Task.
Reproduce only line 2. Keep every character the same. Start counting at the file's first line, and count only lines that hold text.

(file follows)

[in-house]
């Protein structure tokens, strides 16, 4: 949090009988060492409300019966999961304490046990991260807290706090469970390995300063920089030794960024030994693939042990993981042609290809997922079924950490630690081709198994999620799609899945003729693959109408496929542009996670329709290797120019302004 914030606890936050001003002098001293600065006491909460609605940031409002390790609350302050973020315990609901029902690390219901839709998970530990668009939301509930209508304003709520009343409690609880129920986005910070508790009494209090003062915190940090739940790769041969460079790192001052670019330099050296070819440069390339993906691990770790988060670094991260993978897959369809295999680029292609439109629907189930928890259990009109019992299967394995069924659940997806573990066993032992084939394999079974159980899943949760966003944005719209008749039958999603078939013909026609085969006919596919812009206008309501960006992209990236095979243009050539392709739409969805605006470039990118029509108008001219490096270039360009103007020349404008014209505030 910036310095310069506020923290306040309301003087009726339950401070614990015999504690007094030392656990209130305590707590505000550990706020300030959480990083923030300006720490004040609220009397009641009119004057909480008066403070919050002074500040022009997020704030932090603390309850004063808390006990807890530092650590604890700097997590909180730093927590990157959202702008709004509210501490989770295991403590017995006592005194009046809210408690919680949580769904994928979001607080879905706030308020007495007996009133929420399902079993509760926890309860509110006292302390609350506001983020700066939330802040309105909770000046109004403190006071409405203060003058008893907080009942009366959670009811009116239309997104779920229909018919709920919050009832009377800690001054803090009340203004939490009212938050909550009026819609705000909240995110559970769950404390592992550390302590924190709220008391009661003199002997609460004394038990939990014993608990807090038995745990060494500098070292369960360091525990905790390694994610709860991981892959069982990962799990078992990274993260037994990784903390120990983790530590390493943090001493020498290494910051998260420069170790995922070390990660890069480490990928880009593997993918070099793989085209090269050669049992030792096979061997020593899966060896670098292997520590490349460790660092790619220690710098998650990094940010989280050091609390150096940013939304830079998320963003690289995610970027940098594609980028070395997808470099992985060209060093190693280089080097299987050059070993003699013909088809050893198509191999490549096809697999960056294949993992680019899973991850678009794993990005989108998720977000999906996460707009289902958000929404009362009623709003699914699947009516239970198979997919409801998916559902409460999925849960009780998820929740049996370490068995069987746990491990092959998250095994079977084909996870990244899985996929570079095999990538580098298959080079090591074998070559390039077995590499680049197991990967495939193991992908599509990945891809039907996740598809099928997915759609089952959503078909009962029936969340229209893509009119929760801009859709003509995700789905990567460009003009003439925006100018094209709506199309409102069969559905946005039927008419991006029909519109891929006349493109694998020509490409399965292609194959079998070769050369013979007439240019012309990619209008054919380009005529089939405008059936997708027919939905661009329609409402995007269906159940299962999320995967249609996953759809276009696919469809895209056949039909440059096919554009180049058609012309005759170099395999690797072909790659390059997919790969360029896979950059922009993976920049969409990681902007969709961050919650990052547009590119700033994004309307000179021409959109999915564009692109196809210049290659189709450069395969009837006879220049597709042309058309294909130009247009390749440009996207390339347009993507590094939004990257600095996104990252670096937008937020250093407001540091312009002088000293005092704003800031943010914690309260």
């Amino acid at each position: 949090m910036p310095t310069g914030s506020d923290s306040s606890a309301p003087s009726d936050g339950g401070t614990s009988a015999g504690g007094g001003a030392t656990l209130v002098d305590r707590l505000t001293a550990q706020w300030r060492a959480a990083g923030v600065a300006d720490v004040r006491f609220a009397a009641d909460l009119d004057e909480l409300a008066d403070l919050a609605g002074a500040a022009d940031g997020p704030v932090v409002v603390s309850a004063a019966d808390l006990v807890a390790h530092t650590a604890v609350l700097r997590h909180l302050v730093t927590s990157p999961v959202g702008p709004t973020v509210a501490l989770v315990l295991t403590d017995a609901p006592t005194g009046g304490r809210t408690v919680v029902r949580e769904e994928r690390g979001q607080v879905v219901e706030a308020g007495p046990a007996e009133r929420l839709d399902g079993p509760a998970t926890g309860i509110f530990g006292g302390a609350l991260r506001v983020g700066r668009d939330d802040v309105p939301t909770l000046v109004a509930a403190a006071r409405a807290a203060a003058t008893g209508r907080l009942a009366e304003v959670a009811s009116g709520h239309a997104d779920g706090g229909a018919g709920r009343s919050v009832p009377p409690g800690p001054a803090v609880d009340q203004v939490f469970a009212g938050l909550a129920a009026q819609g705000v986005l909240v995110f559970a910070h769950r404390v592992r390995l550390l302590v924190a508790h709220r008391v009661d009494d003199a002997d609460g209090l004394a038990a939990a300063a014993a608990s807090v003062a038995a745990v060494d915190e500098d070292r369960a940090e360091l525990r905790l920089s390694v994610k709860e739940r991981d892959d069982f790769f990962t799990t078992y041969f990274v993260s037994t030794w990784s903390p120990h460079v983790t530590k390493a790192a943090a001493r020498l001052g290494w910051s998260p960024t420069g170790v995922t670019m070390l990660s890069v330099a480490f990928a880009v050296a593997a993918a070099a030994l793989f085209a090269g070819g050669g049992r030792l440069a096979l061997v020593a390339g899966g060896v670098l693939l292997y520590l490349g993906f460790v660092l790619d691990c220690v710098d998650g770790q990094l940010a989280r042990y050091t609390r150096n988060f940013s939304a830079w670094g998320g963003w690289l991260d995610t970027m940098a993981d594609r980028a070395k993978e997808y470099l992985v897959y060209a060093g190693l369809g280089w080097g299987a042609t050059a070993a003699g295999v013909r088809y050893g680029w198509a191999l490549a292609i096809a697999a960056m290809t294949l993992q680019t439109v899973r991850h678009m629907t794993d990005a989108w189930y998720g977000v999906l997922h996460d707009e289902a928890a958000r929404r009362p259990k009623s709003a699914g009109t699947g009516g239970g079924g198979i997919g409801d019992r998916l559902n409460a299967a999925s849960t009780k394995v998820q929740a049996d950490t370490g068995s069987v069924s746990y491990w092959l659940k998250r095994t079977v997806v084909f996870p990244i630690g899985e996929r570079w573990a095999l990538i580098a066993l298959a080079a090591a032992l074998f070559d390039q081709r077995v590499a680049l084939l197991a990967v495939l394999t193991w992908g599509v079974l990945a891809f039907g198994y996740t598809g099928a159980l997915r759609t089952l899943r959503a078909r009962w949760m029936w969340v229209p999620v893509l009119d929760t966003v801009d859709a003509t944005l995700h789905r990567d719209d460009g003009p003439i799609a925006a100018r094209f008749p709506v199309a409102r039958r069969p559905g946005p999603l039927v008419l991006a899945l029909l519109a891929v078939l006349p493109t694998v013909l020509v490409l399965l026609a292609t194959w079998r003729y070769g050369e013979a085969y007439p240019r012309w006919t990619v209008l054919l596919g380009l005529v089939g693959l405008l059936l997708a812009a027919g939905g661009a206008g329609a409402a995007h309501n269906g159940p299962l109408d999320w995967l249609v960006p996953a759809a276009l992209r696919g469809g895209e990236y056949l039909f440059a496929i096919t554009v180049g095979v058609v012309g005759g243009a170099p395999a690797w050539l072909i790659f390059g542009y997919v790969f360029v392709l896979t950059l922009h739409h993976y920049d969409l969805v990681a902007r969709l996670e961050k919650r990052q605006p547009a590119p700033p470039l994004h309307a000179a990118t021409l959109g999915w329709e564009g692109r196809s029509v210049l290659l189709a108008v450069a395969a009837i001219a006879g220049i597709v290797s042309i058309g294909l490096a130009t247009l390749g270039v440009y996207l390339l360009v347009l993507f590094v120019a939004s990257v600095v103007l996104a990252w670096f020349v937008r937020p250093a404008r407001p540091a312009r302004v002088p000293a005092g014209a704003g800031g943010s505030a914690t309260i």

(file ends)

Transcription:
């Protein structure tokens, strides 16, 4: 949090009988060492409300019966999961304490046990991260807290706090469970390995300063920089030794960024030994693939042990993981042609290809997922079924950490630690081709198994999620799609899945003729693959109408496929542009996670329709290797120019302004 914030606890936050001003002098001293600065006491909460609605940031409002390790609350302050973020315990609901029902690390219901839709998970530990668009939301509930209508304003709520009343409690609880129920986005910070508790009494209090003062915190940090739940790769041969460079790192001052670019330099050296070819440069390339993906691990770790988060670094991260993978897959369809295999680029292609439109629907189930928890259990009109019992299967394995069924659940997806573990066993032992084939394999079974159980899943949760966003944005719209008749039958999603078939013909026609085969006919596919812009206008309501960006992209990236095979243009050539392709739409969805605006470039990118029509108008001219490096270039360009103007020349404008014209505030 910036310095310069506020923290306040309301003087009726339950401070614990015999504690007094030392656990209130305590707590505000550990706020300030959480990083923030300006720490004040609220009397009641009119004057909480008066403070919050002074500040022009997020704030932090603390309850004063808390006990807890530092650590604890700097997590909180730093927590990157959202702008709004509210501490989770295991403590017995006592005194009046809210408690919680949580769904994928979001607080879905706030308020007495007996009133929420399902079993509760926890309860509110006292302390609350506001983020700066939330802040309105909770000046109004403190006071409405203060003058008893907080009942009366959670009811009116239309997104779920229909018919709920919050009832009377800690001054803090009340203004939490009212938050909550009026819609705000909240995110559970769950404390592992550390302590924190709220008391009661003199002997609460004394038990939990014993608990807090038995745990060494500098070292369960360091525990905790390694994610709860991981892959069982990962799990078992990274993260037994990784903390120990983790530590390493943090001493020498290494910051998260420069170790995922070390990660890069480490990928880009593997993918070099793989085209090269050669049992030792096979061997020593899966060896670098292997520590490349460790660092790619220690710098998650990094940010989280050091609390150096940013939304830079998320963003690289995610970027940098594609980028070395997808470099992985060209060093190693280089080097299987050059070993003699013909088809050893198509191999490549096809697999960056294949993992680019899973991850678009794993990005989108998720977000999906996460707009289902958000929404009362009623709003699914699947009516239970198979997919409801998916559902409460999925849960009780998820929740049996370490068995069987746990491990092959998250095994079977084909996870990244899985996929570079095999990538580098298959080079090591074998070559390039077995590499680049197991990967495939193991992908599509990945891809039907996740598809099928997915759609089952959503078909009962029936969340229209893509009119929760801009859709003509995700789905990567460009003009003439925006100018094209709506199309409102069969559905946005039927008419991006029909519109891929006349493109694998020509490409399965292609194959079998070769050369013979007439240019012309990619209008054919380009005529089939405008059936997708027919939905661009329609409402995007269906159940299962999320995967249609996953759809276009696919469809895209056949039909440059096919554009180049058609012309005759170099395999690797072909790659390059997919790969360029896979950059922009993976920049969409990681902007969709961050919650990052547009590119700033994004309307000179021409959109999915564009692109196809210049290659189709450069395969009837006879220049597709042309058309294909130009247009390749440009996207390339347009993507590094939004990257600095996104990252670096937008937020250093407001540091312009002088000293005092704003800031943010914690309260």